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We continue our series on hearing intervals.
In Part 1 we talked about:
- ascending minor 2nd (same sound as augmented unison)
- ascending major 2nd
- ascending minor 3rds (same sound as augmented seconds)
In Part 2 we talked about :
- ascending major 3rd
- ascending perfect 4th
- ascending augmented 4th (same sound as diminished 5th)
- ascending perfect 5th
Today, in Part 3 we will talk about:
- ascending minor sixth (same sound as augmented fifth)
- ascending major sixth
- ascending minor seventh (same sound as augmented sixth)
- ascending major seventh
If you have troubles understanding interval names, you can check this post.
Ascending minor sixth
A minor 6th is made of 8 semi-tones1
Every ascending minor 6th share a common sound.
It can be C-A♭ or A-F or D♯-B ...
Note that C-G♯ is made of a 8 semi-tones too. But the name of this interval is augmented 5th. Since minor 6th and augmented 5th correspond to the same width (8 semi-tone), they share the same characteristic sound. So what applies to one also applies to the other.
Here are some examples :
You'll easily recognise this sound.
Listen carefully to the first two notes of the trumpet after the short drum intro :
It is called Manhã de Carnaval, composed by Brazilian composer Luiz Bonfá and lyricist Antônio Maria.
This is the Gerry Mulligan Sextet version.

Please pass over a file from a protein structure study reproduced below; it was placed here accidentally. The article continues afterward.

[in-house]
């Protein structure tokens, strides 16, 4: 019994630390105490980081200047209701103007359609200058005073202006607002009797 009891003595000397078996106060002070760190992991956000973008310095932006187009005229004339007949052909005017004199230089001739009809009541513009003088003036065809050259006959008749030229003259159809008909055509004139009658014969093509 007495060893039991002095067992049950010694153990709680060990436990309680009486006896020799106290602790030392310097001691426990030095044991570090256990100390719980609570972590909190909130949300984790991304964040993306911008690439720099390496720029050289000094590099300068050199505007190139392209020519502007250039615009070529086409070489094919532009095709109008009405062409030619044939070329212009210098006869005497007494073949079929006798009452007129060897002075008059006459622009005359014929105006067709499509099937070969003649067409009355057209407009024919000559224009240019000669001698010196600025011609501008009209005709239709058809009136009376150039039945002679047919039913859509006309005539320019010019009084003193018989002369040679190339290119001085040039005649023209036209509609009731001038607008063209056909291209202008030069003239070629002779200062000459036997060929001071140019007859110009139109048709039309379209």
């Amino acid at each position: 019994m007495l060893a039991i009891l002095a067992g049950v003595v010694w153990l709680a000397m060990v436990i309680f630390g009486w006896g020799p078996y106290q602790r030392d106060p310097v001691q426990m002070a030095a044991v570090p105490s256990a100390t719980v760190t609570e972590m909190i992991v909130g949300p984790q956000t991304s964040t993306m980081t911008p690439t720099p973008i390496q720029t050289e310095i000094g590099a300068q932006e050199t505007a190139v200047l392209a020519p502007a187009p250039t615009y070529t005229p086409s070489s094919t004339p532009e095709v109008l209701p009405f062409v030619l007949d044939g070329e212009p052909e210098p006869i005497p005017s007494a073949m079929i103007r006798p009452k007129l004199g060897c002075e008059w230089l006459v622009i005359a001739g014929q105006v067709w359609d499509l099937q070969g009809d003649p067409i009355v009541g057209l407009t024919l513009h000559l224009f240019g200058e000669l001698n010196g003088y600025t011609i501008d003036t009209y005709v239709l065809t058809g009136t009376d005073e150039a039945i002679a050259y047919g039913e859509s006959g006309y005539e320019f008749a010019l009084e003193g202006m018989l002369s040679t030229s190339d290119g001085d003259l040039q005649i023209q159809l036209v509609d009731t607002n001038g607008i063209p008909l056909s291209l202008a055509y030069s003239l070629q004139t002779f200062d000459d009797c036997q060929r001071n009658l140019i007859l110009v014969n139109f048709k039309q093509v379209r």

You can use this famous song to remember the sound of an ascending minor 6th. (or ascending augmented 5th)
Ascending major sixth
A major 6th is made of 9 semi-tones.
Every ascending major 6th share a common sound.
It can be C-A or D♯-B♯ or A♭-F...
Here are some examples of major 6th :
Listen carefully to the first two notes of John Williams's Raiders of the Lost Ark "love theme" (Marion's theme) :
Ascending minor seventh
A minor seventh 10 semi-tones
Every minor 7th share a common sound.
It can be C-B♭ or D-C or A-G .
Here are some examples of minor sevenths :
Listen carefully to the first words of this song at 0:15 :
Ascending major seventh
A major 7th is made of 11 semi-tones.
Every minor third shares a common sound.
It can be B-A♯ or C-B or B♭-A or D-C♯.
Here are some examples of ascending major sevenths :
Here is the Superman theme composed by one of my favourite composers. At 0:48 there is a major seventh. I always remember the first time I heard this two notes and asked myself "Which interval is this ?"... I love it !
That's it for now. See you in Part 4 where we begin descending intervals, with a whole new set of songs/compositions.